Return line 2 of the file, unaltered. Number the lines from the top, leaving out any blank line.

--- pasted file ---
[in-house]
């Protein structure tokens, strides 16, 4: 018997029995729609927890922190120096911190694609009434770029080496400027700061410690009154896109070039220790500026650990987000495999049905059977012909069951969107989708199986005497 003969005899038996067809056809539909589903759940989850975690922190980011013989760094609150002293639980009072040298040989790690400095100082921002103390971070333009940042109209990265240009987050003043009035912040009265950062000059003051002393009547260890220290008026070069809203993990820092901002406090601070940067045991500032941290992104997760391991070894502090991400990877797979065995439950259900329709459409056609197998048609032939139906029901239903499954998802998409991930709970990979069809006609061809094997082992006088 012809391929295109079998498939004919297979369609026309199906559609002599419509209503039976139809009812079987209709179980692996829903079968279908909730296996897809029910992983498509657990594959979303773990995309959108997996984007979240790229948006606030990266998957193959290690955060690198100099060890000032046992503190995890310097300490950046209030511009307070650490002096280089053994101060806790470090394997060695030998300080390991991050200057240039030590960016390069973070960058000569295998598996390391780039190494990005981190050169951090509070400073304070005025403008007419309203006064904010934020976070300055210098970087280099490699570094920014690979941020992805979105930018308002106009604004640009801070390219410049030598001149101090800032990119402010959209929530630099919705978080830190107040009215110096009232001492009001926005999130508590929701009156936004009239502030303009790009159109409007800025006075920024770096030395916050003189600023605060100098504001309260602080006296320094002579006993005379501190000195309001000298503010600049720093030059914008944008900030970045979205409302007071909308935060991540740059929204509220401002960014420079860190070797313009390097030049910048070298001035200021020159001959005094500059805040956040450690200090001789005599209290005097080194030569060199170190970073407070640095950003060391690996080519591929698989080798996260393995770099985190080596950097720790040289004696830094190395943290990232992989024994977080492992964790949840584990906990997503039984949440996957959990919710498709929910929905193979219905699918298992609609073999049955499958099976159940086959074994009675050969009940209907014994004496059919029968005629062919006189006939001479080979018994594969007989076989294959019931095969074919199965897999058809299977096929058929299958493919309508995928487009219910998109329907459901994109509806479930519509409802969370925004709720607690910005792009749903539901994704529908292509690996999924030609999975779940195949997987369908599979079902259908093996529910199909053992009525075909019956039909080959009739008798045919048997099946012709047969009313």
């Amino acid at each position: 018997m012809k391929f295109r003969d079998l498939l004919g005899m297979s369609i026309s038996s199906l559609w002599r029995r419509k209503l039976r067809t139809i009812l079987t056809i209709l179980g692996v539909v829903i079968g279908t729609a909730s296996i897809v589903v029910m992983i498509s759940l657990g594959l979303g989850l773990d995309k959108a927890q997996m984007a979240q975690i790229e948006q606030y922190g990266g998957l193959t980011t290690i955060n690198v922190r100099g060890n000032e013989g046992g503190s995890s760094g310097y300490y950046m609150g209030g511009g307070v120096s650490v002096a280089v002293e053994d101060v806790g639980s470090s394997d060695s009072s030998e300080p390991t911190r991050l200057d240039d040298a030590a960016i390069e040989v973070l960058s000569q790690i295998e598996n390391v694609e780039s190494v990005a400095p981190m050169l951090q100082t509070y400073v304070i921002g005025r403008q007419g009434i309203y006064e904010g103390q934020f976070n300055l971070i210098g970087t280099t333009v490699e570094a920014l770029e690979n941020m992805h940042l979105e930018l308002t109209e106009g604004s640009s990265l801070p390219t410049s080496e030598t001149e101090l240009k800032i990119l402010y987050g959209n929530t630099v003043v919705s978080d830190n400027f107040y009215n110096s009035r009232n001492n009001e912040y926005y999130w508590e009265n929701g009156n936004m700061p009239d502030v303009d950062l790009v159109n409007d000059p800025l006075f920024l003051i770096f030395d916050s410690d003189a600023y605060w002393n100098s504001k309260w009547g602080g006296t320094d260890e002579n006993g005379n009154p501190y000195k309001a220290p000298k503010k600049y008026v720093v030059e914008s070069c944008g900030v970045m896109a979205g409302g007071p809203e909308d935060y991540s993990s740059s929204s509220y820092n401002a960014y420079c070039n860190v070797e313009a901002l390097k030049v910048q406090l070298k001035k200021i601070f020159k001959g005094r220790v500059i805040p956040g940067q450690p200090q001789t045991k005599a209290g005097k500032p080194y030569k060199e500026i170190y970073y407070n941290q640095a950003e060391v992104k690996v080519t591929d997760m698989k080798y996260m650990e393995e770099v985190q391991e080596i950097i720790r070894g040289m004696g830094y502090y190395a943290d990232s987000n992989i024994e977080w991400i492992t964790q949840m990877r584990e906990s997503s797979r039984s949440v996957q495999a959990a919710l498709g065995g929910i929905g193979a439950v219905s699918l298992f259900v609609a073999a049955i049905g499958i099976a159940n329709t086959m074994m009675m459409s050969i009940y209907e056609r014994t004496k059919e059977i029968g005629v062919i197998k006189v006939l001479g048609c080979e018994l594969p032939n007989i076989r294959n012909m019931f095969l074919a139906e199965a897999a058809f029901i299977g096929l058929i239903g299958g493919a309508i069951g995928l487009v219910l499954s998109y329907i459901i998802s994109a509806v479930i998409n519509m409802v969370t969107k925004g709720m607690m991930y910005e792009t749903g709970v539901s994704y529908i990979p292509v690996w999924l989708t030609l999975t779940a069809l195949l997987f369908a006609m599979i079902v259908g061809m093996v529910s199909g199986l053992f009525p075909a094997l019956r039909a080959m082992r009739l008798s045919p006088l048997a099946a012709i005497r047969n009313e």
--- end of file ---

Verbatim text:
């Protein structure tokens, strides 16, 4: 018997029995729609927890922190120096911190694609009434770029080496400027700061410690009154896109070039220790500026650990987000495999049905059977012909069951969107989708199986005497 003969005899038996067809056809539909589903759940989850975690922190980011013989760094609150002293639980009072040298040989790690400095100082921002103390971070333009940042109209990265240009987050003043009035912040009265950062000059003051002393009547260890220290008026070069809203993990820092901002406090601070940067045991500032941290992104997760391991070894502090991400990877797979065995439950259900329709459409056609197998048609032939139906029901239903499954998802998409991930709970990979069809006609061809094997082992006088 012809391929295109079998498939004919297979369609026309199906559609002599419509209503039976139809009812079987209709179980692996829903079968279908909730296996897809029910992983498509657990594959979303773990995309959108997996984007979240790229948006606030990266998957193959290690955060690198100099060890000032046992503190995890310097300490950046209030511009307070650490002096280089053994101060806790470090394997060695030998300080390991991050200057240039030590960016390069973070960058000569295998598996390391780039190494990005981190050169951090509070400073304070005025403008007419309203006064904010934020976070300055210098970087280099490699570094920014690979941020992805979105930018308002106009604004640009801070390219410049030598001149101090800032990119402010959209929530630099919705978080830190107040009215110096009232001492009001926005999130508590929701009156936004009239502030303009790009159109409007800025006075920024770096030395916050003189600023605060100098504001309260602080006296320094002579006993005379501190000195309001000298503010600049720093030059914008944008900030970045979205409302007071909308935060991540740059929204509220401002960014420079860190070797313009390097030049910048070298001035200021020159001959005094500059805040956040450690200090001789005599209290005097080194030569060199170190970073407070640095950003060391690996080519591929698989080798996260393995770099985190080596950097720790040289004696830094190395943290990232992989024994977080492992964790949840584990906990997503039984949440996957959990919710498709929910929905193979219905699918298992609609073999049955499958099976159940086959074994009675050969009940209907014994004496059919029968005629062919006189006939001479080979018994594969007989076989294959019931095969074919199965897999058809299977096929058929299958493919309508995928487009219910998109329907459901994109509806479930519509409802969370925004709720607690910005792009749903539901994704529908292509690996999924030609999975779940195949997987369908599979079902259908093996529910199909053992009525075909019956039909080959009739008798045919048997099946012709047969009313």